The folly of static tax analysis

22 02 2012

In a desperate attempt to replenish its empty coffers, (and, I’m sure, in the interest of “fairness”), the UK government boosted the nation’s top marginal income tax rate to 50 percent. The result? Well, let’s just say it’s not exactly a surprise to anyone familiar with the adverse effects of tax policy. From The Telegraph:

The Treasury received £10.35 billion in income tax payments from those paying by self-assessment last month, a drop of £509 million compared with January 2011. Most other taxes produced higher revenues over the same period.

The article continues:

Although the official statistics do not disclose how much money was paid at the 50p rate of tax, the figures indicate that it is falling short of the money the levy was expected to raise.

A Treasury source said the relatively poor revenues from self-assessment returns was partly down to highly-paid individuals arranging their affairs to avoid paying the 50p rate.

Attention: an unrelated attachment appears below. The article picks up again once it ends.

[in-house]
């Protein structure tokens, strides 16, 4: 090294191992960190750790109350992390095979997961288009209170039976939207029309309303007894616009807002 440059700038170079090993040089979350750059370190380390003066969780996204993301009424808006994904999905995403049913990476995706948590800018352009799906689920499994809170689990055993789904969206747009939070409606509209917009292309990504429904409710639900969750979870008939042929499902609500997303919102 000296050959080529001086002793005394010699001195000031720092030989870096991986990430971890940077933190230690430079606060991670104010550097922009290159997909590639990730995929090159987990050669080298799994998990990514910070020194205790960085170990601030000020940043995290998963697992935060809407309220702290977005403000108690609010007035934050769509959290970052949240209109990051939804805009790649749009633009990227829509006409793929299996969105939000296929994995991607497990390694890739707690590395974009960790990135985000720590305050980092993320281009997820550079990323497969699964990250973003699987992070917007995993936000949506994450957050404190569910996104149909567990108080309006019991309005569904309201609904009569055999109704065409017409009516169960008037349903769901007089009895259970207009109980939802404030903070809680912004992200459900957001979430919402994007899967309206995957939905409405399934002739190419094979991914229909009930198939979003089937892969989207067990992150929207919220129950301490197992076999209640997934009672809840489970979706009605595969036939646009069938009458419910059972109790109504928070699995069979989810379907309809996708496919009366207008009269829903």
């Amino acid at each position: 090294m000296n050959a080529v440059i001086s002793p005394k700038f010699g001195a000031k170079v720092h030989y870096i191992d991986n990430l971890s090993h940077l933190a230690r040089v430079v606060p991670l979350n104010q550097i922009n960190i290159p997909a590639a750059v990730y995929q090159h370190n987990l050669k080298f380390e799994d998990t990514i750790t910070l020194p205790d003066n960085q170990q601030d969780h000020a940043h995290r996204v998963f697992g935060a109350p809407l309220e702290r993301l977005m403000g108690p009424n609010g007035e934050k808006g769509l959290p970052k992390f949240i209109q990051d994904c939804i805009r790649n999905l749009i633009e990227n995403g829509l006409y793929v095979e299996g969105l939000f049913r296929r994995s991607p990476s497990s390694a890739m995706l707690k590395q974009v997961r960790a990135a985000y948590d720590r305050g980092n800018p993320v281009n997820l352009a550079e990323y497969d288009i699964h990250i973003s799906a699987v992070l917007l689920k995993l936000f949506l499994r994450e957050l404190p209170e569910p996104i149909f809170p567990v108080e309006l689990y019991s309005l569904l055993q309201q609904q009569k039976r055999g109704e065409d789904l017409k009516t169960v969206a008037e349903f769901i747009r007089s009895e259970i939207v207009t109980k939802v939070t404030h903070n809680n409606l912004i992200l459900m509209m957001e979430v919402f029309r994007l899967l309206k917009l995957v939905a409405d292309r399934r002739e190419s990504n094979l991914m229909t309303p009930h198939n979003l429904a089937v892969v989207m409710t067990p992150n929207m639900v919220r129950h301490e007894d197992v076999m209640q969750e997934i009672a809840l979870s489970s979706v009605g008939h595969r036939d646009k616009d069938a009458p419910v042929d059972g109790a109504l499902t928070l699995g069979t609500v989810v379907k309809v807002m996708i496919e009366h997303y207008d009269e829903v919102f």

Static analysis, meet a dynamic economy.

A free market is only free if individuals are able to move their rightfully earned money about as they see fit – and that includes reconfiguring income to minimize tax exposure. The Warren Buffetts of the world might cry foul (even as their armies of accountants shelter their own assets), but if tax proponents actually expect to collect the amount promised by their unrealistic assumptions, they’re going to have to send the IRS to every citizen’s door with baseball bats. At least when the mafia shakes people down, they aren’t pretending to be legitimate.

The UK’s recent experience gives us some indication of what might happen if Obama receives the suite of higher taxes he included in his 2013 budget proposal – like the dividend tax increase. That beauty would boost the tax on dividends from today’s 15 percent to a shocking 44.8 percent. Should that pass, is anyone willing to bet that investors are going to stand around waiting to get walloped?

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